Boeing has developed a business jet version of the next-generation 737 family. A highly modified variant of the BBJ2, in fact, is the basis for the US Navy’s P-8A Poseidon, which performs a similar role for maritime and littoral targets. Airbus also has adapted the A320 into the Airbus Corporate Jet, but company officials were not listed on the attendance roster for the industry day.

Despite still lacking a validated requirement, the briefing documents show that the USAF plans to complete the acquisition process quickly, with a contract award scheduled in less than three years; at the end of fiscal year 2016.

The pace of the acquisition process is driven partly by fears of budgetary poaching by other programmes, according to briefing slides attributed to Col Scott Owens, of the theatre battle control division at the air force lifecycle management centre.

The air force was forced to eliminate one JSTARS 'orbit' to comply with budget cuts imposed by sequestration, and now the service must acquire a replacement before future funding for the lost orbit is “used by other programmes”, the Owens presentation reads.

Replacing the ageing E-8C with a new aircraft avoids a nearly $11 billion operations and sustainment bill needed to keep the aircraft relevant and airworthy, Owens says.
http://www.flightglobal.com

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MessageSujet: Re: US Air Force - USAF   Mar 20 Mai 2014 - 13:30

Citation :
Air Force Evaluating New Targeting Monocle for F-22 Raptor



The U.S. Air Force’s elite 422nd Test and Evaluation Squadron recently evaluated the Thales Visionix Scorpion helmet-mounted cueing system on the Lockheed Martin F-22 Raptor at Nellis Air Force Base, Nev., according to a senior service official.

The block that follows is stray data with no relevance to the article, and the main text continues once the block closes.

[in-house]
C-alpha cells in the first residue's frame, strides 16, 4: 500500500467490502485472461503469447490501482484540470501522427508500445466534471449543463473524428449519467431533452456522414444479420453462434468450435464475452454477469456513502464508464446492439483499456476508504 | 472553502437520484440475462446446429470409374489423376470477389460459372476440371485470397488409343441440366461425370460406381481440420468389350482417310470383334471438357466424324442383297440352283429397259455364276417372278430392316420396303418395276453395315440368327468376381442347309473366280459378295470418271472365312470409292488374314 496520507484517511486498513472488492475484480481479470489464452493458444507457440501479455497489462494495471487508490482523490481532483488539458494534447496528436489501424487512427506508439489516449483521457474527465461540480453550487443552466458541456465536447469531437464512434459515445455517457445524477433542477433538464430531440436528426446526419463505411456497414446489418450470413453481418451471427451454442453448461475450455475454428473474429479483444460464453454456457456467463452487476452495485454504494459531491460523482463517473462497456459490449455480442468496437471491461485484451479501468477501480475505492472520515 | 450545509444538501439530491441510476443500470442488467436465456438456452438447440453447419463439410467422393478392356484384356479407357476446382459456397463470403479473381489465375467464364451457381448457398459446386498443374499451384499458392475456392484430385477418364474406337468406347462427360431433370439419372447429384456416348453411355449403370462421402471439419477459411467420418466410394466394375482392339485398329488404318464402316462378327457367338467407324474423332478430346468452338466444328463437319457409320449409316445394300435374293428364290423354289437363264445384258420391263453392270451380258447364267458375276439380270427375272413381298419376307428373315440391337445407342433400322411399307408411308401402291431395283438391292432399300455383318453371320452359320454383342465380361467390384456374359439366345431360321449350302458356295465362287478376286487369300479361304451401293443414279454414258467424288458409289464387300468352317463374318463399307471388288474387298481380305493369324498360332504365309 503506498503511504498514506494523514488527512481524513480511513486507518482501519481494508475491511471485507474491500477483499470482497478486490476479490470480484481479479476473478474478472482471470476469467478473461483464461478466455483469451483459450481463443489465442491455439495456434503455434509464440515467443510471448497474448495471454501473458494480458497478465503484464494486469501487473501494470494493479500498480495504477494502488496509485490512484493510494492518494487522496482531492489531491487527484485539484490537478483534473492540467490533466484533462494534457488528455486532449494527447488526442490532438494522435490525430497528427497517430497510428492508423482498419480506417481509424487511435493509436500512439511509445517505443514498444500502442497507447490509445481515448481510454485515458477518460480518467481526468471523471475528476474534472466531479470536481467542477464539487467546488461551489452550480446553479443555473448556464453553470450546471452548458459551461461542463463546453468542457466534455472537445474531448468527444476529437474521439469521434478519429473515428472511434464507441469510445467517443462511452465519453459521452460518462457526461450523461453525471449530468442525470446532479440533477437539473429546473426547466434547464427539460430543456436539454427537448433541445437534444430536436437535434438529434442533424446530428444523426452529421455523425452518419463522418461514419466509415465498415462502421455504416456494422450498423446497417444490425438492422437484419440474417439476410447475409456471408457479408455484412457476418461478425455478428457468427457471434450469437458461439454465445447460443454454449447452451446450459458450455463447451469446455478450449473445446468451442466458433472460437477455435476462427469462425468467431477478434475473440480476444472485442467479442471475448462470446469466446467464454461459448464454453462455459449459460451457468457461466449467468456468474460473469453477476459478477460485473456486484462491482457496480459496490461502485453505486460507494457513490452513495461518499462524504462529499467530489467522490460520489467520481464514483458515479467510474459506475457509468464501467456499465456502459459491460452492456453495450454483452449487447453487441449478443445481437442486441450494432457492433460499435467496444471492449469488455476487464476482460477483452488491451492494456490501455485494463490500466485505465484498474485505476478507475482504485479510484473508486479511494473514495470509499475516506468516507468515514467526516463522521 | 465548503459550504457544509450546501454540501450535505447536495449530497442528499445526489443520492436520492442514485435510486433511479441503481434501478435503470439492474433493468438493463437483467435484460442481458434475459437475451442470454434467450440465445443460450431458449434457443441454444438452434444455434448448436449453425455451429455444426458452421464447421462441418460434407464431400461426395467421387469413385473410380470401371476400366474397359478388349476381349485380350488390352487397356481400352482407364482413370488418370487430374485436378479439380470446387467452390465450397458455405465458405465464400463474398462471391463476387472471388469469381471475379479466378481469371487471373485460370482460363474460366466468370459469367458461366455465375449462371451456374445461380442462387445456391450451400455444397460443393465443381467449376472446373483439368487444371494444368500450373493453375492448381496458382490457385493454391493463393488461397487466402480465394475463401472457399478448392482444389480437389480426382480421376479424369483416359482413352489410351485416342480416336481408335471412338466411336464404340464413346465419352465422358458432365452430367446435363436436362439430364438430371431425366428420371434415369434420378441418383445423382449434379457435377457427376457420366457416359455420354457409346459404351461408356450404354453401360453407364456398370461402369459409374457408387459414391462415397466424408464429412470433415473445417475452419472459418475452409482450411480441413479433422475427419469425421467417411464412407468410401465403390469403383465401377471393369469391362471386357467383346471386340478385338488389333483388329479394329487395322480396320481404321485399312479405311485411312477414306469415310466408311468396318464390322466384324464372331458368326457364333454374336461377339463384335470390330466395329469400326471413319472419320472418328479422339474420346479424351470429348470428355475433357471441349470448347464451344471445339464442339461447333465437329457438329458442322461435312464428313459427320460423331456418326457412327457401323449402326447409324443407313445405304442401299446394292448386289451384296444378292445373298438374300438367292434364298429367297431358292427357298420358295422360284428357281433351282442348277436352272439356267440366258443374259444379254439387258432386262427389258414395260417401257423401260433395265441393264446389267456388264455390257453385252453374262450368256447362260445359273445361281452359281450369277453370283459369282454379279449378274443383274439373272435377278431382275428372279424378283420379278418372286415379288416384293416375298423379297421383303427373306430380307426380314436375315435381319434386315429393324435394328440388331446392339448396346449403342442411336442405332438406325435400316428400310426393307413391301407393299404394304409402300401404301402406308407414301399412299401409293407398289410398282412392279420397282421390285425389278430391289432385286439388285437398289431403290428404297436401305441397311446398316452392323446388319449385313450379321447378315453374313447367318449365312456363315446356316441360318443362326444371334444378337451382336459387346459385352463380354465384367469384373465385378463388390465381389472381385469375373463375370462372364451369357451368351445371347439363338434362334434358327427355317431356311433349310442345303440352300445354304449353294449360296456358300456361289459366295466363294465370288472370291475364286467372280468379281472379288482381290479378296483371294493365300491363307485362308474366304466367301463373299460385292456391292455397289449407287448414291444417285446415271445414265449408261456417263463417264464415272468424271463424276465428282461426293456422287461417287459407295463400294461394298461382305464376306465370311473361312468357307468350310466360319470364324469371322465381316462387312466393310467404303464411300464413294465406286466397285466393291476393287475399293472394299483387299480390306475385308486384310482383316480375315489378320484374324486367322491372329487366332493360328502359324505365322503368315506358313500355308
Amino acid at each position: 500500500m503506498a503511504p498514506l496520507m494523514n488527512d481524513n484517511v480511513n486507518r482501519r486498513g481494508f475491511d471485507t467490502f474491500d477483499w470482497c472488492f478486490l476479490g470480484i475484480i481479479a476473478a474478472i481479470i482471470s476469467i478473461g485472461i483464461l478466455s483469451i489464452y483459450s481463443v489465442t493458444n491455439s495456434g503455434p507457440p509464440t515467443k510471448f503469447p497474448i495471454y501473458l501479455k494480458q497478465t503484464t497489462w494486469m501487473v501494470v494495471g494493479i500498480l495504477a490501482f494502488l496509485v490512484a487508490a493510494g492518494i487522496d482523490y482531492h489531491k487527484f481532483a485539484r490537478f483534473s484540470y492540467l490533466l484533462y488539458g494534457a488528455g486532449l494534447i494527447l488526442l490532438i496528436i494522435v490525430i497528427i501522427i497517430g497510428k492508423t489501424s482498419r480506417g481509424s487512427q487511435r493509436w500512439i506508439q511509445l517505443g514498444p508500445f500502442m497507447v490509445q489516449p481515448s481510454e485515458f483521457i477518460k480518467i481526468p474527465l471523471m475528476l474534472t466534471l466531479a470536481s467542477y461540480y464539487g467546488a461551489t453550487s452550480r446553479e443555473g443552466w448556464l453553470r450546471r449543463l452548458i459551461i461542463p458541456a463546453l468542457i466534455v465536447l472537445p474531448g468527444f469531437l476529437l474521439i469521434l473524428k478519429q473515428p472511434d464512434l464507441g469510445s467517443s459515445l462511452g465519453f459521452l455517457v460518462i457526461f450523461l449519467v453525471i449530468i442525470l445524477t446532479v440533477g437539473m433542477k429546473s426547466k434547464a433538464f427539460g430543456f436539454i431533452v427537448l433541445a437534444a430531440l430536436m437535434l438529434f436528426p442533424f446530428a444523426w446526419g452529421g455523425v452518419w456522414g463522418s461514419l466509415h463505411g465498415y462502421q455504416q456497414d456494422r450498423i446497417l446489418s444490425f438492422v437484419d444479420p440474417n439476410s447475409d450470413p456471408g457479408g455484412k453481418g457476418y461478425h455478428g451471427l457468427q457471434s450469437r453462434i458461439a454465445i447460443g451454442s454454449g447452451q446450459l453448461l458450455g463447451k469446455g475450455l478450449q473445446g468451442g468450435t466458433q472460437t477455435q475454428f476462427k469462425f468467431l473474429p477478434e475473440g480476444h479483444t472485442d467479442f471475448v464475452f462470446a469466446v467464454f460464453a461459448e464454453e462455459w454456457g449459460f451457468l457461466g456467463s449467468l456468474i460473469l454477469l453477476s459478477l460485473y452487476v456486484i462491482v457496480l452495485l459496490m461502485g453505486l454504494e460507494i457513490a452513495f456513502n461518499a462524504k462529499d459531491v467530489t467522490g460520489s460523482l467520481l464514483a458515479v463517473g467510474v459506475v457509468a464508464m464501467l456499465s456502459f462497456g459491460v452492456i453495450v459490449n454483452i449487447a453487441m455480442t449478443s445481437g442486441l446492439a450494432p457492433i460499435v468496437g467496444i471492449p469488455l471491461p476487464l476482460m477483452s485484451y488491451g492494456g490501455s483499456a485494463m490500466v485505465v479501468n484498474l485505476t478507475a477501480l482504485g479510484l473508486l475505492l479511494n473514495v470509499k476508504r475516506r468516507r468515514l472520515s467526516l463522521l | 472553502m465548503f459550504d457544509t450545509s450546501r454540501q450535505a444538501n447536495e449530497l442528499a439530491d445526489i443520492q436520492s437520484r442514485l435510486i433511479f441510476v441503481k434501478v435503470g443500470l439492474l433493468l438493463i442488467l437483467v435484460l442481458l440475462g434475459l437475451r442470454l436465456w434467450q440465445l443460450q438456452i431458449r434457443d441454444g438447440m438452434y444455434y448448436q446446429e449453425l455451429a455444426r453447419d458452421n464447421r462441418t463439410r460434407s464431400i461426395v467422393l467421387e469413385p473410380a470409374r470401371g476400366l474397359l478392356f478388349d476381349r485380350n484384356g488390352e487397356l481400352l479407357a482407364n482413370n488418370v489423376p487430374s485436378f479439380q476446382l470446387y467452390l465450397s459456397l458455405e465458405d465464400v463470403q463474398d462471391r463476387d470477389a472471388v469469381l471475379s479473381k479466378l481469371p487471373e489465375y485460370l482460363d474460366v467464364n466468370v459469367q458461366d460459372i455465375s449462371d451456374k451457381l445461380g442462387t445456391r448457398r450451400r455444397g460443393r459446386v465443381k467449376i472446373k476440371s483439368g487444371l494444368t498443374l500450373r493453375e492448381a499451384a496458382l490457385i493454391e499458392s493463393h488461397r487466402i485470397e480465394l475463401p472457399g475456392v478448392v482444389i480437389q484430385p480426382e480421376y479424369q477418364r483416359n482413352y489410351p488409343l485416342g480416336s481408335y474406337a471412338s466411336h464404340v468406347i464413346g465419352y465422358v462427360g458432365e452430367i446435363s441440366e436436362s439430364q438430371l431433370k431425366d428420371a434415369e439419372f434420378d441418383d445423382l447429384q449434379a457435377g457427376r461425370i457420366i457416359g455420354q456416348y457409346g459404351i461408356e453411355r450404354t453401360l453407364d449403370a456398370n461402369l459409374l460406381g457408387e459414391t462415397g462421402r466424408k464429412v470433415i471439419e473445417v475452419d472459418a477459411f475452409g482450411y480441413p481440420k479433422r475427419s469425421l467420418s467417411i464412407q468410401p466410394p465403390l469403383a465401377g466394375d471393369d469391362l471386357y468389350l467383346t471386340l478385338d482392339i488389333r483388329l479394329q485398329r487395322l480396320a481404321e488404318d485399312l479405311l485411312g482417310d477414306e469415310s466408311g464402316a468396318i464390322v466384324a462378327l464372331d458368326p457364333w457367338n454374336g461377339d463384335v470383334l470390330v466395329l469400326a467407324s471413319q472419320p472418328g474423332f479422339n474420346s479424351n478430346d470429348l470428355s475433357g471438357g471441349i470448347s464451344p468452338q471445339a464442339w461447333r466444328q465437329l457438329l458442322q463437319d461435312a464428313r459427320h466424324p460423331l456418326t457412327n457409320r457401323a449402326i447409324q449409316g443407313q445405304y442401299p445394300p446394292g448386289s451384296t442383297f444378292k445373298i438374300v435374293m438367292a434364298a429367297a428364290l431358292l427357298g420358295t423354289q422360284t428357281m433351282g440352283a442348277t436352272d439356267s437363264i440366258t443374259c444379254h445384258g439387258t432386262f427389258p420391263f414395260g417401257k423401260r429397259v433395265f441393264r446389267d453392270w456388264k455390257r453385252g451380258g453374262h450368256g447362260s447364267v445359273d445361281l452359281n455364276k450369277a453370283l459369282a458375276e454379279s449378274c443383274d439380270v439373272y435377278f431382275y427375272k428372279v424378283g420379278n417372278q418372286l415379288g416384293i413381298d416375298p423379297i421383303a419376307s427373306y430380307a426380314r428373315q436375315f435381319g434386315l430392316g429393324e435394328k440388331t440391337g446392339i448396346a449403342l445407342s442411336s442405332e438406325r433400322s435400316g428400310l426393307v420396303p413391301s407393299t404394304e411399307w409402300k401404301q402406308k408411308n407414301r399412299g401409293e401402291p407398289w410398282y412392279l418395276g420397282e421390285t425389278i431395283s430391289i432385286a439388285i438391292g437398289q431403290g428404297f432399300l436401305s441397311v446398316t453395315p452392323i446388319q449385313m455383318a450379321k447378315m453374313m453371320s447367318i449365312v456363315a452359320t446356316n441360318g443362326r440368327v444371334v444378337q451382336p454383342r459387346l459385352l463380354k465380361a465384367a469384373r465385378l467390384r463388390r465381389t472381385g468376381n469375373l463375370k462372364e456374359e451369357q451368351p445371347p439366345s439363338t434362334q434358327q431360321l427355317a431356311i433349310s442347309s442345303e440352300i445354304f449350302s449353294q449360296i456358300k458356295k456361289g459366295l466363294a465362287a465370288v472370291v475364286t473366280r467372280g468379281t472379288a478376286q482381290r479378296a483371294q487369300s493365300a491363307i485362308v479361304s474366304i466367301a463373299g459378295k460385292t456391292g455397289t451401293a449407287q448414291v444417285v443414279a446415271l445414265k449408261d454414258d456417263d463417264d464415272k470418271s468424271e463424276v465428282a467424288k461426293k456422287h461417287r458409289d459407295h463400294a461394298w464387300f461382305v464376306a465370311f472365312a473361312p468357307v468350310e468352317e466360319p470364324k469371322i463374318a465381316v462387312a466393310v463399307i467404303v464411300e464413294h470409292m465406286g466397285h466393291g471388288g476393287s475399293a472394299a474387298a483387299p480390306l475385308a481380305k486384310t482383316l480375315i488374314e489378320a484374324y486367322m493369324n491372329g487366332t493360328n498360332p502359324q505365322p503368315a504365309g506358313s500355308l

The service had hoped to test the full-color lightweight paddle-shaped monocle display onboard the Raptor in the summer of 2013, however the Congressionally-mandated sequestration automatic budget cuts put an abrupt halt on those activities.

But even though money is tight, the Air Force personnel with the Nellis-based operational test community worked closely with the F-22 System Program Office (SPO) in Dayton, Ohio, to put a new test series together for the Scorpion.

“There were some close calls but the folks at Nellis working with the SPO made it happen,” says one senior Air Force official familiar with the effort to integrate the Scorpion onto the Raptor.
Thales Visionix Scorpion helmet-mounted cueing system. Thales Visionix Photo

Thales Visionix Scorpion helmet-mounted cueing system. Thales Visionix Photo

Pilots from the elite 422nd TES, who performed the evaluation, are in the process of writing their report, but initial feedback suggests that the operational testers are thrilled with the new helmet-mounted sight.

The integration of the Scorpion is a major step for the Raptor community, which currently lacks a helmet-mounted cueing system such as the Vision Systems International (VSI) Joint Helmet-Mounted Cueing System (JHMCS) used on the F-15, F-16 and F/A-18 tactical fighters.

However, even though the Scorpion has been successfully tested on the Raptor, it is not certain the Air Force will be able to fund deploying the new helmet across the operational F-22 fleet even if there is a fielding recommendation.